They have moved out before but have come home due to different circumstances.

OP’s posts: |
Silbury1967 Fri 27-Dec-19 21:48:59

They are saving for their own places but it's really tough nowadays.

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thehorseandhisboy Fri 27-Dec-19 21:50:05

If the adult child also thinks it's ridiculous, I would leave it.

You need to decide whether you're going to ask for 20%, so amounts will go up if someone gets a pay rise, or possibly go down if unemployment/sickness etc or 'split' the bills between all of you equally.

If it's 20% of take home pay, then the person earning more should contribute more, surely?

yips Fri 27-Dec-19 22:00:56

Put the £2 in a savings account for them - they can spend it on a nice table or something when they move out 😁

Silbury1967 Fri 27-Dec-19 22:06:32

As my husband says I never ask for petrol money if they need a lift anywhere so I haven't factored that into the bills. I guess I should just write off the £2 a week as being towards petrol.

OP’s posts: |
BackforGood Fri 27-Dec-19 22:13:16

Your dh is right.
You are being ridiculous.
If they were paying rent they'd lose several hundred £ pm before they even got on to 'expenses'.

PlanDeRaccordement Fri 27-Dec-19 22:39:38

Allowing your grown-up children to become used to a large disposable income is not a good idea.

I’m not sure why you are advocating taking 50% of their take home pay for the above reason. OPs children are mid to late 20s. They should absolutely be learning how to manage all their money by then (preferably before then). If after bills, they have a lot left over that doesn’t mean it’s all disposable income. An adult has to learn to set aside money for retirement and other savings goals. The way to teach is NOT to enact a parent tax of 50% but to only take what it truly costs for them to live with you.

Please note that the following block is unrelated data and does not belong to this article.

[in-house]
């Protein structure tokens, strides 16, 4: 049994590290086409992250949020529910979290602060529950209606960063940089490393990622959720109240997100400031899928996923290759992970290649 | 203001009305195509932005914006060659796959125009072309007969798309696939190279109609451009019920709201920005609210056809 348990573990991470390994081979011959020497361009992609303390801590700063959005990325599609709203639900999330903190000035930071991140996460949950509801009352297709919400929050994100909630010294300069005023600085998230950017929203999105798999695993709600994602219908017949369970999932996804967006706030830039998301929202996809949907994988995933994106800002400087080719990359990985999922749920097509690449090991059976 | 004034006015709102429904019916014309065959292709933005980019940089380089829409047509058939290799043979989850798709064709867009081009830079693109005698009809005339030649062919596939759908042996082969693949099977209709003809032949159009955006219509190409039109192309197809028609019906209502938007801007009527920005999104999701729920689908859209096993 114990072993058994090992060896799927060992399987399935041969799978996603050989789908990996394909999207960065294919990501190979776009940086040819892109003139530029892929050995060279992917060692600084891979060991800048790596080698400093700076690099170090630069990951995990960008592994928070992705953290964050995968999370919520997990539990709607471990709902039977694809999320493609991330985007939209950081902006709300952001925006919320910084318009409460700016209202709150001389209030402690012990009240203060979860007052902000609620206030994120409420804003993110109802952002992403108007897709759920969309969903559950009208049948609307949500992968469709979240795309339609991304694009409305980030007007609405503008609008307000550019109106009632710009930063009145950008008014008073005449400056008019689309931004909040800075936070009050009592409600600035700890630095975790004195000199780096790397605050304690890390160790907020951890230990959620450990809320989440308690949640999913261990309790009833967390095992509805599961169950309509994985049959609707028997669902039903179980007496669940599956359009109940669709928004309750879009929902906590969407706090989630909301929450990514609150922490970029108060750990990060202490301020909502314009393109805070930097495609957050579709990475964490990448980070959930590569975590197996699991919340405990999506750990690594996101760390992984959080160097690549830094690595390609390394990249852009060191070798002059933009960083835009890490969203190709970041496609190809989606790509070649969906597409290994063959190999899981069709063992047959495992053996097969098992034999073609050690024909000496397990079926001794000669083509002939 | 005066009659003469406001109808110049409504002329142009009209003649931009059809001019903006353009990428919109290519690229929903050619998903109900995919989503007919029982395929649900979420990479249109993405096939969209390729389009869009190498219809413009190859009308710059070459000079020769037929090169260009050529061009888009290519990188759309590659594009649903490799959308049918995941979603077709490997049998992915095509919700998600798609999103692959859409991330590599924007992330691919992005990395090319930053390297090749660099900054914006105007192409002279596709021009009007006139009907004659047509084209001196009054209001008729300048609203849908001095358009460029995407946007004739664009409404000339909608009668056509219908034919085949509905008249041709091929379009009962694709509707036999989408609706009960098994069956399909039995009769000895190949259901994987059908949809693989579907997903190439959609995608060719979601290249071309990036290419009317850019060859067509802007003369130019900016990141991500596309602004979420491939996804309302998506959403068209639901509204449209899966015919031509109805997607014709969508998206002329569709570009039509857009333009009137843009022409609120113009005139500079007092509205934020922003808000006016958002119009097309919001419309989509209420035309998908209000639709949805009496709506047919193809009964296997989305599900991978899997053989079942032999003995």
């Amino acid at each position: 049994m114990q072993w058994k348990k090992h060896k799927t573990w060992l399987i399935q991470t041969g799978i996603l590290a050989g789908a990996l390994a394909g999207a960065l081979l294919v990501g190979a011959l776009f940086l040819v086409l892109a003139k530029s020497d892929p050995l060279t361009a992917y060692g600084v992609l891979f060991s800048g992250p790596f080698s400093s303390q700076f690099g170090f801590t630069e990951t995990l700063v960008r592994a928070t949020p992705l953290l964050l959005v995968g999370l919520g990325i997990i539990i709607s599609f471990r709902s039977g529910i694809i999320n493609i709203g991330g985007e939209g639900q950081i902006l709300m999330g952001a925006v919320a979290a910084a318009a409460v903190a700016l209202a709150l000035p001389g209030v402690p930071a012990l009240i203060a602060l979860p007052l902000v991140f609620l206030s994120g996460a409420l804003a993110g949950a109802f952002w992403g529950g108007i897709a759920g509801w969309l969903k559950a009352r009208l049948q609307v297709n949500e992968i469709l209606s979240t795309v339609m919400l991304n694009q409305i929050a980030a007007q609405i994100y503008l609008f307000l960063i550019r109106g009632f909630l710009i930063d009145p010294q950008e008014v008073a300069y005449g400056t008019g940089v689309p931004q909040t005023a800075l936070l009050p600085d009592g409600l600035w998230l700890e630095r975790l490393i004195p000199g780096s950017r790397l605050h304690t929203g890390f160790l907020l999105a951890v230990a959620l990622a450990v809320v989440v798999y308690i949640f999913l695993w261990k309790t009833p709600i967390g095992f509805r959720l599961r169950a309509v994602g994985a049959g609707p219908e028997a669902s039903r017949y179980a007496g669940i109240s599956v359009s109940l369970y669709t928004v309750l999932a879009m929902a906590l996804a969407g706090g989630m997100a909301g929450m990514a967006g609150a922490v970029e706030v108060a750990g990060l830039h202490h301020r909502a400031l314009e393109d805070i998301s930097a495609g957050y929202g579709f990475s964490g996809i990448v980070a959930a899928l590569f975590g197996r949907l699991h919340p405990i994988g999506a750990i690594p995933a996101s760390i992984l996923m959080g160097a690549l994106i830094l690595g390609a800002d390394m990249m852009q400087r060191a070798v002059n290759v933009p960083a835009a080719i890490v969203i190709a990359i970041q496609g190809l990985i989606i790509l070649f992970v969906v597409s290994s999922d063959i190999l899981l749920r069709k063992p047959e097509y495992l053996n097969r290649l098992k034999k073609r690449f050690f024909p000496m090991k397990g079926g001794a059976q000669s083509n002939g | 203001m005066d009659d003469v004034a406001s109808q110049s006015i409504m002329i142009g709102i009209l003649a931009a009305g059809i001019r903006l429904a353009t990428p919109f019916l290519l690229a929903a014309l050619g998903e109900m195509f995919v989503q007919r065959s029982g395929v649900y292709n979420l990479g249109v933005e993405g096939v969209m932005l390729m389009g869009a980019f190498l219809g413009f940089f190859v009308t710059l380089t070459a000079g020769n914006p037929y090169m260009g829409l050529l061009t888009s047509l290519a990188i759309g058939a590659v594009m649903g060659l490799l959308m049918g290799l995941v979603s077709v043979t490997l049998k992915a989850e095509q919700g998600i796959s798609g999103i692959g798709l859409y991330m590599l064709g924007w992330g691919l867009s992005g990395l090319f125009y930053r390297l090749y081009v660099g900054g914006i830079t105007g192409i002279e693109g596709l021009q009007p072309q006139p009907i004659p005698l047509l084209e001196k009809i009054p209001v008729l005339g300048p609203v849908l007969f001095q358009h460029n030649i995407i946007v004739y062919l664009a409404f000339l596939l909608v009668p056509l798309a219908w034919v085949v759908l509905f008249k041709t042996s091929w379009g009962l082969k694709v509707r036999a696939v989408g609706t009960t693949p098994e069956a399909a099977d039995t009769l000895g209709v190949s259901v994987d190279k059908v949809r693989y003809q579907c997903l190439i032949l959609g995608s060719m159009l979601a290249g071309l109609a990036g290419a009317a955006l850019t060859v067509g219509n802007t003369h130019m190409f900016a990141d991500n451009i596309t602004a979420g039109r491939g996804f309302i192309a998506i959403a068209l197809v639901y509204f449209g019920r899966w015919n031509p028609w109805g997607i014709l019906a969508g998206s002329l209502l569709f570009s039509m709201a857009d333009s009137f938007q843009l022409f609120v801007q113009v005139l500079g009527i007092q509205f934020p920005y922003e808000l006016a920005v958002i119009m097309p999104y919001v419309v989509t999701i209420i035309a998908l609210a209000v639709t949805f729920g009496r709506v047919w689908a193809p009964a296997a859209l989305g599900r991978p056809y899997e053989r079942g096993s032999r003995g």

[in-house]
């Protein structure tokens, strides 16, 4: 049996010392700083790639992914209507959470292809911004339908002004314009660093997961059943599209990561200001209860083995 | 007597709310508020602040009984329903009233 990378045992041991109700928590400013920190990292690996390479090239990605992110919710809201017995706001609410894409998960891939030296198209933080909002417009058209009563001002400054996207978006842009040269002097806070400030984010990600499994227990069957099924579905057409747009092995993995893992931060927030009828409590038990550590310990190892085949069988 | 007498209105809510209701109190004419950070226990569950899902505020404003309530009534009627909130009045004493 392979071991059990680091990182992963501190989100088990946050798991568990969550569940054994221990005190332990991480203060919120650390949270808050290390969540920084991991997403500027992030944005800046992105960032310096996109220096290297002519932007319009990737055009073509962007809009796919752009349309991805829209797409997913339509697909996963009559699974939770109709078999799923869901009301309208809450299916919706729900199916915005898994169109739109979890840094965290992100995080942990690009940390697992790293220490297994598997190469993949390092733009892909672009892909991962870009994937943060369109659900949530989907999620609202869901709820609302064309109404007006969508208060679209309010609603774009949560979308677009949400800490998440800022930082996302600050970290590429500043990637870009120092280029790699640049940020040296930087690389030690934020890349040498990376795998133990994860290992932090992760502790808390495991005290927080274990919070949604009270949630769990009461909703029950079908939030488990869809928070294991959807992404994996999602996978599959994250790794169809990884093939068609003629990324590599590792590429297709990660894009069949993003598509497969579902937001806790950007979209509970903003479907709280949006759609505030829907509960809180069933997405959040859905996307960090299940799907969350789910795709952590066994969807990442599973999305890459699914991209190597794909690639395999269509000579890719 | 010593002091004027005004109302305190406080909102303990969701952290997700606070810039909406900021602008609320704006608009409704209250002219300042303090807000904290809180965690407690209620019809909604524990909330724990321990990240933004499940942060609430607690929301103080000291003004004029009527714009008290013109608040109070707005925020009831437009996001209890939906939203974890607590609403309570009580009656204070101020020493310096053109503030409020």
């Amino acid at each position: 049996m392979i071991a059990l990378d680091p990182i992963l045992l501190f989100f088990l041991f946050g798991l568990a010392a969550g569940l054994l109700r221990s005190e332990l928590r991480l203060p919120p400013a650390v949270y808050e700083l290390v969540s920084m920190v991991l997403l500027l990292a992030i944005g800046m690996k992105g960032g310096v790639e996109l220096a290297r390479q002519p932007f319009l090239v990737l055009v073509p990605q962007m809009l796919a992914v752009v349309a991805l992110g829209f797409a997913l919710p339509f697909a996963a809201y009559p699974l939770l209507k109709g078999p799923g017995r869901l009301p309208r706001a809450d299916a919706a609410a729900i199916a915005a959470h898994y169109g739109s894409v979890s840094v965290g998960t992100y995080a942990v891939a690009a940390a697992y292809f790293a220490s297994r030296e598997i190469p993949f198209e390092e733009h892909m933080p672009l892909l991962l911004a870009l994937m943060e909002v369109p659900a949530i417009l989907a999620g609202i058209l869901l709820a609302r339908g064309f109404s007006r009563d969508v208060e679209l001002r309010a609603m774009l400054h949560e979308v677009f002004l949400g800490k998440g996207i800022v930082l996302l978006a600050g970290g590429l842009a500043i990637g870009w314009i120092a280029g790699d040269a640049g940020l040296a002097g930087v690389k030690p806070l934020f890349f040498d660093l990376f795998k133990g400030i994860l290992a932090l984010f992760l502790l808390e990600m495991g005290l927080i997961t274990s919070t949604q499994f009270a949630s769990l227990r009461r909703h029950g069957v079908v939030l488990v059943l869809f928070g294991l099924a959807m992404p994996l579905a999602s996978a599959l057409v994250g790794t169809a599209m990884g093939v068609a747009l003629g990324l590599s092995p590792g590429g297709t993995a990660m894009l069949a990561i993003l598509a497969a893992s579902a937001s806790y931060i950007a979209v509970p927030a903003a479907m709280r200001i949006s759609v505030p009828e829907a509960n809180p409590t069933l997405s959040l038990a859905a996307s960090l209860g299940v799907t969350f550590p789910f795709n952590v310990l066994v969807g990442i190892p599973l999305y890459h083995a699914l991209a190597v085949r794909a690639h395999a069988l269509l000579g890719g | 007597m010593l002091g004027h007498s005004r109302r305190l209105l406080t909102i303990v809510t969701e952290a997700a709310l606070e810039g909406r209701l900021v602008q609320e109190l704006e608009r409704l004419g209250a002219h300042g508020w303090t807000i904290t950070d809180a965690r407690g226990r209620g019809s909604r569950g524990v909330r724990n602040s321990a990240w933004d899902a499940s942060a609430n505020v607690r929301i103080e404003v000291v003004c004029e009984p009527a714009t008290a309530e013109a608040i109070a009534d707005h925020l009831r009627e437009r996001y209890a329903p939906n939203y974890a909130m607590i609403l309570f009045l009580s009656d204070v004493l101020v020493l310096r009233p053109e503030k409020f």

To teach kids to be good savers, you have to let them handle most of their money so they get in the habit of saving. Taking away their extra money only gets them in the habit of paying bills (others) and spending the rest.

Dogleg Sat 28-Dec-19 09:22:26

DS is 19 and as an apprentice takes home around 1k a month. He pays for all his food outside of the home (at work and college) runs his own car and saves into a help to buy ISA. He’s not wasteful with his money, doesn’t drink or smoke and is approaching savings of 5 figures.

He’s only here to eat in the evenings and uses very little utilities really. I did start taking £80 a month but soon dropped it to £50 and the last few months I’ve not even taken that. I figure that he’s sensible, saving and so therefore as we can afford to ‘keep’ him he’s better off saving a good deposit up.

Bluerussian Sat 28-Dec-19 22:00:34

You don't say how many adult children you have, Silbury, or how old they are. I imagine they are saving for their own places in which case you taking 20% seems OK, people generally help their young adult children to get on their feet when they are working.